Since I’ve been doing my “Year of Required Reading,” I’ve been thinking a lot about contemporary fiction novels that changed my life.
I also blog on books and do literary criticism, so I often get the question:
What fiction should I read?
Needless to say, this is going to depend greatly from person to person. Even if you told me you like the postmodernist fiction from the ’70s and ’80s, that’s not going to narrow down recommendations much.
Instead, I want to talk about some of the books that actually changed my life. If you search for this topic, you’re going to get some pretty cliche things. A bunch of bestselling nonfiction makes the lists, like How to Win Friends and Influence People.
Eh. Did that book really change your life, or you just feel like you need to say that it did because everyone says that?
If you try to pin down fiction, it gets even worse. People list the “bragging” books like War and Peace.
Sorry for being a cynic, but that book probably wasn’t that meaningful to you. You just want to show off that you read it. And maybe these books did change these people’s lives. Everyone will be different.
I began this post not knowing how many books I’d include. If there was only one work of fiction, then it would be a post on that. If it was seven, I’d list seven. I didn’t want to force a number.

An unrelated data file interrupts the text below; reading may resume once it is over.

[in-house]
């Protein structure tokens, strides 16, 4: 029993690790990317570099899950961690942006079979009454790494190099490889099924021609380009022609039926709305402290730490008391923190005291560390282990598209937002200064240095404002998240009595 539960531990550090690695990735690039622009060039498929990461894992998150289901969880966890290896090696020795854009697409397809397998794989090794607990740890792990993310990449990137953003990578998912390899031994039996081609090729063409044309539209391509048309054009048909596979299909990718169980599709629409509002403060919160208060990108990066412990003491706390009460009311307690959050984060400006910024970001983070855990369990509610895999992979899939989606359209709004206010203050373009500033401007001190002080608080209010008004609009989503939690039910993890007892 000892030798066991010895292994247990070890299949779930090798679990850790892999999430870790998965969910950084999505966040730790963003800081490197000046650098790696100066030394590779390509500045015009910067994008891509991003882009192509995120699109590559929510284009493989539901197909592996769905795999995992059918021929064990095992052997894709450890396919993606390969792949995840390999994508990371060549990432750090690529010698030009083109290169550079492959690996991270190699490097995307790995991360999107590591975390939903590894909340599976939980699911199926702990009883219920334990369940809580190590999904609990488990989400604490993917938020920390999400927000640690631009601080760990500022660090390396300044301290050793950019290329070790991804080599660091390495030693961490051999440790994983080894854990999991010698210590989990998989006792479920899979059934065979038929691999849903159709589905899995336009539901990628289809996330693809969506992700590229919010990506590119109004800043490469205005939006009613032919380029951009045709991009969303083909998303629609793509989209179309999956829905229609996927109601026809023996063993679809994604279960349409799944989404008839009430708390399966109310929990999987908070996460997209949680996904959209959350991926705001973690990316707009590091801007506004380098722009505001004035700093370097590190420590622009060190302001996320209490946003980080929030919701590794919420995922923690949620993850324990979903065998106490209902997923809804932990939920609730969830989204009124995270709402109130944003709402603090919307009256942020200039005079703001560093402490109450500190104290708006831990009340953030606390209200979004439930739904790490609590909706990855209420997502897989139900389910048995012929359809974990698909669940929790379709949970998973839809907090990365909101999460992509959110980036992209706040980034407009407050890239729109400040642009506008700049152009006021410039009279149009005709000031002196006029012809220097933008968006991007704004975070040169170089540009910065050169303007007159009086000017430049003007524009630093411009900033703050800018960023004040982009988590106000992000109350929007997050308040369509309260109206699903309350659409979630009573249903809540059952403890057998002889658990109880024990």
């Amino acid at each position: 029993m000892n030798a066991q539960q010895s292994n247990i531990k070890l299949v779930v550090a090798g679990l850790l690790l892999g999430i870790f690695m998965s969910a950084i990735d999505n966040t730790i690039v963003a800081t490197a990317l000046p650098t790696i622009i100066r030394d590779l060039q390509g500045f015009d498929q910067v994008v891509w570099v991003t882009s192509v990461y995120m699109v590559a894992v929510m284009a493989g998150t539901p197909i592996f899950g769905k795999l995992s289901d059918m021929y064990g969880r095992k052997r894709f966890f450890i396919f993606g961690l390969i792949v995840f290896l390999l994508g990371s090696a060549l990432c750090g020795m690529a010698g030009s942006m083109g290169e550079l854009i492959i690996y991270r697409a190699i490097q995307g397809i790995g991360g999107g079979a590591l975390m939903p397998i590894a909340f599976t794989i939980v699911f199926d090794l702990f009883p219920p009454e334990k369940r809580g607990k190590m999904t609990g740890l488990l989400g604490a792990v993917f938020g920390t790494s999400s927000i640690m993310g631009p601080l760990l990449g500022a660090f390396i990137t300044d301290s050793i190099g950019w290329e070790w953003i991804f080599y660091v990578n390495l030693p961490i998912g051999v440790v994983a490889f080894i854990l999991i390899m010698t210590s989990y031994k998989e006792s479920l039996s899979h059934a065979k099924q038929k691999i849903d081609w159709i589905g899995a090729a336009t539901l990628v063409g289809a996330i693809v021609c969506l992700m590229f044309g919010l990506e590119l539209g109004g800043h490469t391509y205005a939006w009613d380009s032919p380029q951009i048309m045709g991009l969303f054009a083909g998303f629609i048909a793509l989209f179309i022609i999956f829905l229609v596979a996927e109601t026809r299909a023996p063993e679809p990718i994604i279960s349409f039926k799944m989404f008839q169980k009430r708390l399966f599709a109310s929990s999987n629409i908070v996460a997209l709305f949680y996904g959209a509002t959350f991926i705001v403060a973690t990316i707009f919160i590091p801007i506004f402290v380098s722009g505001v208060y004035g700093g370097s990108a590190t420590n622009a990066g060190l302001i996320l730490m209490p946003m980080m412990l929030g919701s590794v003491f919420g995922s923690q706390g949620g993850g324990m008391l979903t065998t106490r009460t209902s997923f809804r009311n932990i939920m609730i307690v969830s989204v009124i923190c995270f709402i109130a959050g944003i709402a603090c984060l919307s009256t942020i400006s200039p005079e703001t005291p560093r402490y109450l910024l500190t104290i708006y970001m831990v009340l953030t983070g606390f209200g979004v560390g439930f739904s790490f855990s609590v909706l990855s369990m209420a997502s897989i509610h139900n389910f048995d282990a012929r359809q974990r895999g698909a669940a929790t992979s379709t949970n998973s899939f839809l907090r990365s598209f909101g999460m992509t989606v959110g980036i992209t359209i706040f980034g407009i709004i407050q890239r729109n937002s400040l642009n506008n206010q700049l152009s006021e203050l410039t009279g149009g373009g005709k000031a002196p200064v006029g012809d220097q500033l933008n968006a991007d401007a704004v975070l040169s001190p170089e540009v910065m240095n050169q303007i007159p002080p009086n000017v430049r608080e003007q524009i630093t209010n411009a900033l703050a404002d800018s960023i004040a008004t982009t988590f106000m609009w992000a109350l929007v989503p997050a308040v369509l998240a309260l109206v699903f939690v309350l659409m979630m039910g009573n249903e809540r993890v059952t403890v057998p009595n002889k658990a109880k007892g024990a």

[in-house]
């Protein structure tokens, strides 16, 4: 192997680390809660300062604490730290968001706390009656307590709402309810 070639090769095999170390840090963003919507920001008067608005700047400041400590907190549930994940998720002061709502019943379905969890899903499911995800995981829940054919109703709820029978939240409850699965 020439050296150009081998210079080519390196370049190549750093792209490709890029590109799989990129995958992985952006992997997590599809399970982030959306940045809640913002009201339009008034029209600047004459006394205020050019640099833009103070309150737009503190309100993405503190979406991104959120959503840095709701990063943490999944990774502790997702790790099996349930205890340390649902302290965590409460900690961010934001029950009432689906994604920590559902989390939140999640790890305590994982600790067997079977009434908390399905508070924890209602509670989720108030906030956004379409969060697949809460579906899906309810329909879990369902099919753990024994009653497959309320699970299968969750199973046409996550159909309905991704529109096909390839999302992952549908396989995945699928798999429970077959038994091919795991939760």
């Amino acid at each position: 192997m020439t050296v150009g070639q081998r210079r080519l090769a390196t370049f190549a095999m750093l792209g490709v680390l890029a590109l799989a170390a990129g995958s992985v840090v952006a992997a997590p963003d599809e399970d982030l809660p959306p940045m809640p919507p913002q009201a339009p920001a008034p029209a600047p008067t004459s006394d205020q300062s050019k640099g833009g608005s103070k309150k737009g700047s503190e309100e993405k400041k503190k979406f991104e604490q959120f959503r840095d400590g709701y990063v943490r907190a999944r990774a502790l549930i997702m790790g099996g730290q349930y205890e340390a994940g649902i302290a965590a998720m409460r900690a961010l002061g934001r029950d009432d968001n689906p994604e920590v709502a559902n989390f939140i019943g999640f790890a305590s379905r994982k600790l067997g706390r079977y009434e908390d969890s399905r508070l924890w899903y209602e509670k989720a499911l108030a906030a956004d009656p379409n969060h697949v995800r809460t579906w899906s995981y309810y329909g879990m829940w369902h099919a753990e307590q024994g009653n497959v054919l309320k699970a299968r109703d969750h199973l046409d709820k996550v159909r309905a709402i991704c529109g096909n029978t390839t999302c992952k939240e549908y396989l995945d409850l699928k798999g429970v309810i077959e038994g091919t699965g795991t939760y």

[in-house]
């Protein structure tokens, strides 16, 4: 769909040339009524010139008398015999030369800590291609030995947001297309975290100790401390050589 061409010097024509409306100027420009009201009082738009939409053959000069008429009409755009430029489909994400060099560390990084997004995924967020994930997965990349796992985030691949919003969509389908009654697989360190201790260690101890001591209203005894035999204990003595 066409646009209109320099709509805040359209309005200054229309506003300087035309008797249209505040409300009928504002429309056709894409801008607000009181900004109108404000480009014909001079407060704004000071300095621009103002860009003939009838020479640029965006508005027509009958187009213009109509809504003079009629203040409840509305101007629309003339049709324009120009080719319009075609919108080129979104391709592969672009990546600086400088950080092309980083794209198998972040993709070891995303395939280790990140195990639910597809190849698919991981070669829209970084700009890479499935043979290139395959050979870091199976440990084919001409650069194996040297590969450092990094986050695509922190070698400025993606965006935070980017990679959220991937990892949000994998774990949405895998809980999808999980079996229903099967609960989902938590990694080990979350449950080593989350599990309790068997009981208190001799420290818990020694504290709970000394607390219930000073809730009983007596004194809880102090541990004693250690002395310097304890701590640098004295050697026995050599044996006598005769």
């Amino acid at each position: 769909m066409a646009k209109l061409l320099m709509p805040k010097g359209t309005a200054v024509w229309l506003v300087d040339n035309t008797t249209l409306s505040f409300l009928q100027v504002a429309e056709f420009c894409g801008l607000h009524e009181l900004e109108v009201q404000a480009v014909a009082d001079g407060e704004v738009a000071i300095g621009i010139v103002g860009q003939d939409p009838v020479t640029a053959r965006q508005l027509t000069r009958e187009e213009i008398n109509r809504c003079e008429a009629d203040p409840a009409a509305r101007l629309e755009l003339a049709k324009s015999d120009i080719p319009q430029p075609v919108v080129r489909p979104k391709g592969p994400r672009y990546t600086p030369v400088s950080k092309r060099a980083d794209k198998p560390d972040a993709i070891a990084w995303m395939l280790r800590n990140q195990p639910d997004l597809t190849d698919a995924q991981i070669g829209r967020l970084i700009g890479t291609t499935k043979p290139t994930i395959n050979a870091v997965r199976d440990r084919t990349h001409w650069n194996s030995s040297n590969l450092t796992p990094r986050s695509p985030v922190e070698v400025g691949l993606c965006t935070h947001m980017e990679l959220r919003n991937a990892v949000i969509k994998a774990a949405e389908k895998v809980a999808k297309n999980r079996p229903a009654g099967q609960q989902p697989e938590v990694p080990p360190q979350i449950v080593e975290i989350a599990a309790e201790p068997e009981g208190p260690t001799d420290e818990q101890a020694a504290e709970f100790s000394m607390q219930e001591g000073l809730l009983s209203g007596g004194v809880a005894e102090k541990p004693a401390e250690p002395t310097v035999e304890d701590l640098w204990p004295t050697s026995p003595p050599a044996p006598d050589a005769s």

I’m using the term “contemporary fiction” to mean anything written while I’ve been alive (since 1986) and also to include YA. I know this is a bit broader than how the term is normally used.
White Noise by Don DeLillo
It’s a bit sad when I think the only time people will encounter this novel is if it appears on the reading list in a course titled something like Twentieth-Century American Literature.
Back when I felt cheated out of a quality education from my state school, I used to take 19 credit hours a semester and still walk the bookstore to get all the books on every reading list in every English class that I’d never read and plow through them to “enhance my education.”
Yeah. I was quite an insufferable person.
Anyway, I started this book having no idea what it was about. I’d never heard of Don DeLillo.